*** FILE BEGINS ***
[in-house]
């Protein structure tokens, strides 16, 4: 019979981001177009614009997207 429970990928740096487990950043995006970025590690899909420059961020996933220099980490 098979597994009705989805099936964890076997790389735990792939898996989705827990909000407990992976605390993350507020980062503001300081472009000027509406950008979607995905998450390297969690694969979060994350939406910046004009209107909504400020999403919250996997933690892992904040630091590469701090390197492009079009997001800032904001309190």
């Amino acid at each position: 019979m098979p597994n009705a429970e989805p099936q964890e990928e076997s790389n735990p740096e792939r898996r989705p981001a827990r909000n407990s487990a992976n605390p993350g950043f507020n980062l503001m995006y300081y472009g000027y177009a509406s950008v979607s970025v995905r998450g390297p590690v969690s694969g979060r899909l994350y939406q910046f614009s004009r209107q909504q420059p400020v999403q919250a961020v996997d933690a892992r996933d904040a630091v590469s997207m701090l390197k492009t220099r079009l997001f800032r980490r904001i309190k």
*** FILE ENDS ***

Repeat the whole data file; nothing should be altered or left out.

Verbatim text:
[in-house]
């Protein structure tokens, strides 16, 4: 019979981001177009614009997207 429970990928740096487990950043995006970025590690899909420059961020996933220099980490 098979597994009705989805099936964890076997790389735990792939898996989705827990909000407990992976605390993350507020980062503001300081472009000027509406950008979607995905998450390297969690694969979060994350939406910046004009209107909504400020999403919250996997933690892992904040630091590469701090390197492009079009997001800032904001309190």
């Amino acid at each position: 019979m098979p597994n009705a429970e989805p099936q964890e990928e076997s790389n735990p740096e792939r898996r989705p981001a827990r909000n407990s487990a992976n605390p993350g950043f507020n980062l503001m995006y300081y472009g000027y177009a509406s950008v979607s970025v995905r998450g390297p590690v969690s694969g979060r899909l994350y939406q910046f614009s004009r209107q909504q420059p400020v999403q919250a961020v996997d933690a892992r996933d904040a630091v590469s997207m701090l390197k492009t220099r079009l997001f800032r980490r904001i309190k």